David Harsanyi

What's more infuriating, a government "pay czar" who can dictate the salaries of private-sector citizens or some corporate welfare queen who has the nerve to complain about a salary cut?

On a gut level, it's a tough call. Watching the same swine who begged for charity after spearheading the devastation of their respective companies take massive salary cuts is thoroughly satisfying. Yet in a broader sense, this unprecedented intrusion into the economy accomplishes nothing -- well, other than setting an array of dangerous precedents.

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Who knew? Chicken-little governance comes with a steep price tag. Could anyone have imagined, even two years ago, that an unaccountable pay czar -- Kenneth Feinberg -- would have the authority to dictate the salaries of private-sector employees?

Yes, these companies were at the taxpayer trough. Which means that firms that accept aid from Washington should consider the "assistance" analogous to the help offered by The Godfather at his daughter's wedding. You're in for life. Existing contracts have no real value. A single political appointee may have the power to decide what you're worth.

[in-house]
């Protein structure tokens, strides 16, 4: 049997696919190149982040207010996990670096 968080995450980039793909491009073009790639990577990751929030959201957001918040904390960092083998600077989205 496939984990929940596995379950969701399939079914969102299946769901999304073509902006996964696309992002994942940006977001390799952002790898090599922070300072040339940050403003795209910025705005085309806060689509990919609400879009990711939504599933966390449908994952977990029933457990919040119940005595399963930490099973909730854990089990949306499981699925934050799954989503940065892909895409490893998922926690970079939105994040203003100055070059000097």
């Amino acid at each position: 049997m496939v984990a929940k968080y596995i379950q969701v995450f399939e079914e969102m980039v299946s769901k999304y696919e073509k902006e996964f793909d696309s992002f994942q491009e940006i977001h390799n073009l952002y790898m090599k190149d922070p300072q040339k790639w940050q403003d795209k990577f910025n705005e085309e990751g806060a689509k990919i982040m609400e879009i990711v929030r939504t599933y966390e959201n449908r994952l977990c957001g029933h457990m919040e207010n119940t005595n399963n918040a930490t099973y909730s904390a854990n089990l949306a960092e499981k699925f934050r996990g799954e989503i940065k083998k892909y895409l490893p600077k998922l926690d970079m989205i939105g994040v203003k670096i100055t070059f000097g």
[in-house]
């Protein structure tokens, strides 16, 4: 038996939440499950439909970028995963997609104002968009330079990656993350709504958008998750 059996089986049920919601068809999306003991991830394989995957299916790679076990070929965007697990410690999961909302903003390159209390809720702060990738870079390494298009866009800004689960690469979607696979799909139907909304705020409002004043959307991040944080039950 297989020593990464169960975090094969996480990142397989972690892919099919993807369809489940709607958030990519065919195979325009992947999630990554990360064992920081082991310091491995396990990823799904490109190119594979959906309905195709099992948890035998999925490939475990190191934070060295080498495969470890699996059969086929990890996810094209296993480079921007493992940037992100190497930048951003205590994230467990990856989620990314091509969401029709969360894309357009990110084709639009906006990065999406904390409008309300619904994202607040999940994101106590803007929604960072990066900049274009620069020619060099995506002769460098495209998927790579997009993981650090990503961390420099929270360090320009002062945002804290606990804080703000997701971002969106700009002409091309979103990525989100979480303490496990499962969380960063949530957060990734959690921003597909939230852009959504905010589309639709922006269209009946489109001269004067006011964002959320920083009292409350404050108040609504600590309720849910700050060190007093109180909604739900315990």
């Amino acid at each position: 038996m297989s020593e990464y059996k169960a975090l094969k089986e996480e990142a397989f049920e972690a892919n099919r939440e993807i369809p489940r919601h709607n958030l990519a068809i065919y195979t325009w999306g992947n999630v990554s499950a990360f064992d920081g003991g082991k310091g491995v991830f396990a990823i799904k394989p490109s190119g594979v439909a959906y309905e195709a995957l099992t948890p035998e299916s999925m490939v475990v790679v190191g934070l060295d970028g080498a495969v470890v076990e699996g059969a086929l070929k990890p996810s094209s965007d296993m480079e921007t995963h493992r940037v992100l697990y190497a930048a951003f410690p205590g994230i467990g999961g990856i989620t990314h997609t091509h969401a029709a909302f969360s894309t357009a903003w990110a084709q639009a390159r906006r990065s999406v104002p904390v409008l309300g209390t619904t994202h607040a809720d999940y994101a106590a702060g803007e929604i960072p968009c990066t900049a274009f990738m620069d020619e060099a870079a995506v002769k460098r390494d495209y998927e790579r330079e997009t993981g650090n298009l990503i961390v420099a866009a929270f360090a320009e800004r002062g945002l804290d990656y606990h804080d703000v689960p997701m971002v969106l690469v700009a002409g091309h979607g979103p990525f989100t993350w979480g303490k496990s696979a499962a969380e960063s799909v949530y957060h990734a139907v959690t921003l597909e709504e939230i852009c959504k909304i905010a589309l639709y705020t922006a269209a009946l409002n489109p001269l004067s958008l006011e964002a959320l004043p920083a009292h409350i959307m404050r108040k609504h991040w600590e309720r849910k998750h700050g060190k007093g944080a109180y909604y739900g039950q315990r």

And what if the companies that accepted bailouts -- Citigroup, Bank of America, American International Group, General Motors and others -- never pay back taxpayers? Do they answer to the White House in perpetuity?

To the astonishment of absolutely no one, Neil Barofsky, special inspector general for the Treasury, tells us that the American taxpayers aren't likely to recover hundreds of billions of dollars they "invested" to bail out financial institutions, Detroit automakers and bubble-inducing homeowner programs.

"While several TARP recipients have repaid funds for what has widely been reported as a 17 percent profit," Barofsky further explained to a Senate committee recently, "it is extremely unlikely that the taxpayer will see a full return on its TARP investment."

If TARP recipients are under the thumb of a pay czar, what about other corporations consenting to Washington aid or accepting contracts -- a group that grows with each misguided stab at stimulating the economy? And why stop there? Why not make all compensation fair?

"I don't think that's healthy, and I don't like it," Camden Fine, president of the Independent Community Bankers of America, said of the pay czar's cuts. "These are decisions for boards of directors to make, not the government. I think this is a very slippery slope."

David Harsanyi

David Harsanyi is a senior editor at The Federalist and the author of "The People Have Spoken (and They Are Wrong): The Case Against Democracy." Follow him on Twitter @davidharsanyi.